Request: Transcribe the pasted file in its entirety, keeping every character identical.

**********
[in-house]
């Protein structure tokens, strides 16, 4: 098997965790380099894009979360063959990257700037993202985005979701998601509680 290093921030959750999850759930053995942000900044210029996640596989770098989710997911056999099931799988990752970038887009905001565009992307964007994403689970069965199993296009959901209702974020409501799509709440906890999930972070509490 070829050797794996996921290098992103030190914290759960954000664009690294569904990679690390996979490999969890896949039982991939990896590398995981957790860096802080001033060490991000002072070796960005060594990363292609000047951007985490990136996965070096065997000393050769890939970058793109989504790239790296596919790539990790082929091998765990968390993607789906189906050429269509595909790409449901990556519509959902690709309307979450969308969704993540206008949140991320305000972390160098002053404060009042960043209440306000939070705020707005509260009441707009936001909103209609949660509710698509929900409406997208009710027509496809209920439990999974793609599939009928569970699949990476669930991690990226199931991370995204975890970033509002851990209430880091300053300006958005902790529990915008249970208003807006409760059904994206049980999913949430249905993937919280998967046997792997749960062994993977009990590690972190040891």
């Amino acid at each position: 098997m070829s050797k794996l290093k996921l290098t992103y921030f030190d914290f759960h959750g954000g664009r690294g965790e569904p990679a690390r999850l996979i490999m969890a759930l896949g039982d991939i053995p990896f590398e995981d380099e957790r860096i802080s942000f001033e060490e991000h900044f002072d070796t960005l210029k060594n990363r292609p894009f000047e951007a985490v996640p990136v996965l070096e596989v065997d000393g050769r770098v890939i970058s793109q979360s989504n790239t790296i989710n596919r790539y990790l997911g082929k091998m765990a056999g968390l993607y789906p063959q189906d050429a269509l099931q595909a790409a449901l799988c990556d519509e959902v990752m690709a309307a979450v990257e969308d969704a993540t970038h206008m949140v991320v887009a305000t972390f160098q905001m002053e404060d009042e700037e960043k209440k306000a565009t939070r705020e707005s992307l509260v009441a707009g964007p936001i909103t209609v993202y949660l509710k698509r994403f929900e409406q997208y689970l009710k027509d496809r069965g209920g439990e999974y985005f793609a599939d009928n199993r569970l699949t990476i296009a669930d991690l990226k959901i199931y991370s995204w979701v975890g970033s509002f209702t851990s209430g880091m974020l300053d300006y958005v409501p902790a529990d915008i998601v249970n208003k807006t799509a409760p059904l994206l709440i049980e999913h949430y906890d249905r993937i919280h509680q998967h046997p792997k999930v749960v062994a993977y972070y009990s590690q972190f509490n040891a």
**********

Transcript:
[in-house]
């Protein structure tokens, strides 16, 4: 098997965790380099894009979360063959990257700037993202985005979701998601509680 290093921030959750999850759930053995942000900044210029996640596989770098989710997911056999099931799988990752970038887009905001565009992307964007994403689970069965199993296009959901209702974020409501799509709440906890999930972070509490 070829050797794996996921290098992103030190914290759960954000664009690294569904990679690390996979490999969890896949039982991939990896590398995981957790860096802080001033060490991000002072070796960005060594990363292609000047951007985490990136996965070096065997000393050769890939970058793109989504790239790296596919790539990790082929091998765990968390993607789906189906050429269509595909790409449901990556519509959902690709309307979450969308969704993540206008949140991320305000972390160098002053404060009042960043209440306000939070705020707005509260009441707009936001909103209609949660509710698509929900409406997208009710027509496809209920439990999974793609599939009928569970699949990476669930991690990226199931991370995204975890970033509002851990209430880091300053300006958005902790529990915008249970208003807006409760059904994206049980999913949430249905993937919280998967046997792997749960062994993977009990590690972190040891």
């Amino acid at each position: 098997m070829s050797k794996l290093k996921l290098t992103y921030f030190d914290f759960h959750g954000g664009r690294g965790e569904p990679a690390r999850l996979i490999m969890a759930l896949g039982d991939i053995p990896f590398e995981d380099e957790r860096i802080s942000f001033e060490e991000h900044f002072d070796t960005l210029k060594n990363r292609p894009f000047e951007a985490v996640p990136v996965l070096e596989v065997d000393g050769r770098v890939i970058s793109q979360s989504n790239t790296i989710n596919r790539y990790l997911g082929k091998m765990a056999g968390l993607y789906p063959q189906d050429a269509l099931q595909a790409a449901l799988c990556d519509e959902v990752m690709a309307a979450v990257e969308d969704a993540t970038h206008m949140v991320v887009a305000t972390f160098q905001m002053e404060d009042e700037e960043k209440k306000a565009t939070r705020e707005s992307l509260v009441a707009g964007p936001i909103t209609v993202y949660l509710k698509r994403f929900e409406q997208y689970l009710k027509d496809r069965g209920g439990e999974y985005f793609a599939d009928n199993r569970l699949t990476i296009a669930d991690l990226k959901i199931y991370s995204w979701v975890g970033s509002f209702t851990s209430g880091m974020l300053d300006y958005v409501p902790a529990d915008i998601v249970n208003k807006t799509a409760p059904l994206l709440i049980e999913h949430y906890d249905r993937i919280h509680q998967h046997p792997k999930v749960v062994a993977y972070y009990s590690q972190f509490n040891a």